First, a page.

The super-deep Orion Spitzer mosiacs that were just released to the public as part of the Spitzer Warm Mission and program on YSO variability were made by Robert Gutermuth, UMass Astronomy and Smith College Astronomer and researcher on this project. Also see Colony of Young Stars Shines in New Spitzer Image , Colony of Young Stars Shines in New Spitzer Images and Orion's Dreamy Stars - Colony of Young Stars Shines in New Spitzer Image
Astronomers make surprising find. UMass Amherst astronomers Grant Wilson and Min Yun are part of an international team that has detected one of the earliest "protoclusters" of galaxies ever identified, located about 12.5 billion light years from Earth. Their findings, made possible by instrumentation produced on campus, appear in the February 10, 2011 issue of Nature.
Professor Houjun Mo's book Galaxy Formation and Evolution (Cambridge University Press), was honored with the 2010 PROSE Award in Cosmology and Astronomy. The annual American Publishers Awards for Professional and Scholarly Excellence http://www.proseawards.com recognize the best scholarly writing in different disciplines, and the PROSE is one of the most prestigious and distinguished awards for scholarly publications.
Max Curran, an Astronomy Major, is a recipient of a William F. Field Alumni Scholarship
AMHERST, Mass. - Astronomers at the University of Massachusetts Amherst and Mexico's Instituto Nacional de Astrofisica, Optica y Electronica announced today that a giant new millimeter-wave radio telescope, one of the largest in the world designed to probe the history of star formation in the Universe, has collected its first light spectrum from a distant galaxy.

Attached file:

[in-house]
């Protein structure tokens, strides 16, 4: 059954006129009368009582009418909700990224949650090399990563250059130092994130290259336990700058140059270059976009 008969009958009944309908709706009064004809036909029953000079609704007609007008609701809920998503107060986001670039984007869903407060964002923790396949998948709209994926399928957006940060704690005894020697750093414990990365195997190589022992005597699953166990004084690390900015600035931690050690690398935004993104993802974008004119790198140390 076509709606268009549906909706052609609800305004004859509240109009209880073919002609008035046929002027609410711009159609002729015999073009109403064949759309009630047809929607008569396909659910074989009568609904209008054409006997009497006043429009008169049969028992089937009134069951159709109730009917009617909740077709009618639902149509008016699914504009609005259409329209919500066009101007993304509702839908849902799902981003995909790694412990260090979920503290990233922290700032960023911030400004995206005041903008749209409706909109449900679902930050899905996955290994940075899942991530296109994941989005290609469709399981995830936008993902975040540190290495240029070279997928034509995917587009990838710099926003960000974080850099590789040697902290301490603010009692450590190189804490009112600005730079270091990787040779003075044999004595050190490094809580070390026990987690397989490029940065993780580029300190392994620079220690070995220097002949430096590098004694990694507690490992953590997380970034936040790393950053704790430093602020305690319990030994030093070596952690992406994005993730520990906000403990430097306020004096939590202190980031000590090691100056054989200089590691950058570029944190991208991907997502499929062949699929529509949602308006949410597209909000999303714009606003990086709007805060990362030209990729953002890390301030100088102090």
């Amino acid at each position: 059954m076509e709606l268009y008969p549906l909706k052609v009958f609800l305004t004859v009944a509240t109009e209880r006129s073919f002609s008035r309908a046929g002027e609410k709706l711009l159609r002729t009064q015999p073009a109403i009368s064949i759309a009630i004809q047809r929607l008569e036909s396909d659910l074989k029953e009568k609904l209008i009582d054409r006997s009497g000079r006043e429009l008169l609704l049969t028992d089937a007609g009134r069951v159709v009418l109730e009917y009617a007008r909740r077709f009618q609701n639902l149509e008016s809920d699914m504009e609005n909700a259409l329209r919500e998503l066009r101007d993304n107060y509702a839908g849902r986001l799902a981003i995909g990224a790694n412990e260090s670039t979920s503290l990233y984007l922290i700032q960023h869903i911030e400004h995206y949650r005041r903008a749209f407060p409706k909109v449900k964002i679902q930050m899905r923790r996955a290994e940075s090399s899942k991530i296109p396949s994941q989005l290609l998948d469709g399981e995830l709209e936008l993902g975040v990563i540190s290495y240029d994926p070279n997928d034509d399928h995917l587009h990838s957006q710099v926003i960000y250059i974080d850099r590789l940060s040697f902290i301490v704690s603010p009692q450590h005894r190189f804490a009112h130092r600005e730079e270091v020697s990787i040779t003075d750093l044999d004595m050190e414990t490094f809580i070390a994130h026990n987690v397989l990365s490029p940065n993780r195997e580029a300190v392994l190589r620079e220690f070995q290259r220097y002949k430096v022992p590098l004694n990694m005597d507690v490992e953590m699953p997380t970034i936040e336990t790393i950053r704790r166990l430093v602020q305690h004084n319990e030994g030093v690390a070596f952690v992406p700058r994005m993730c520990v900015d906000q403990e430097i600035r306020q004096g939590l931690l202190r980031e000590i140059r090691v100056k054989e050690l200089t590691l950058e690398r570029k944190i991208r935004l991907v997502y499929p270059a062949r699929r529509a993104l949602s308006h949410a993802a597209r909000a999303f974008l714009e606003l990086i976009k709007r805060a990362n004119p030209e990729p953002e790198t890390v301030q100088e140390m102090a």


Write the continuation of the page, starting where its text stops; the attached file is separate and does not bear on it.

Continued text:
The Orchard Hill Observatory offers University of Massachusetts students an opportunity to view constellations, planets and stars on clear nights. Open Wednesday or Thursday nights at 8:30 p.m., the observatory is, according to its student directors, an underutilized resource. Please click on the link to read the full article - Orchard Hill Observatory draws in stargazers
The results are published in three papers in the November 18 issue of Science magazine. Among the leaders of the three studies is Todd Tripp of the University of Massachusetts at Amherst. This has already received a fair bit of coverage in the press. Here are a few of the on-line stories: Galaxies That Don't Recycle Live Hard, Die Young - Galaxy Halos Recycle Interstellar Gas Into Baby Stars - The Hidden Mass and Large Spatial Extent of a Post-Starburst Galaxy Outflow - The Large, Oxygen-Rich Halos of Star-Forming Galaxies Are a Major Reservoir of Galactic Metals -NASA's Hubble Confirms that Galaxies Are the Ultimate Recyclers
The cover story for the February 2012 issue of the Sky & Telescope magazine is the Event Horizon Telescope, and the same article mentions the LMT as one of the key elements of this exciting project.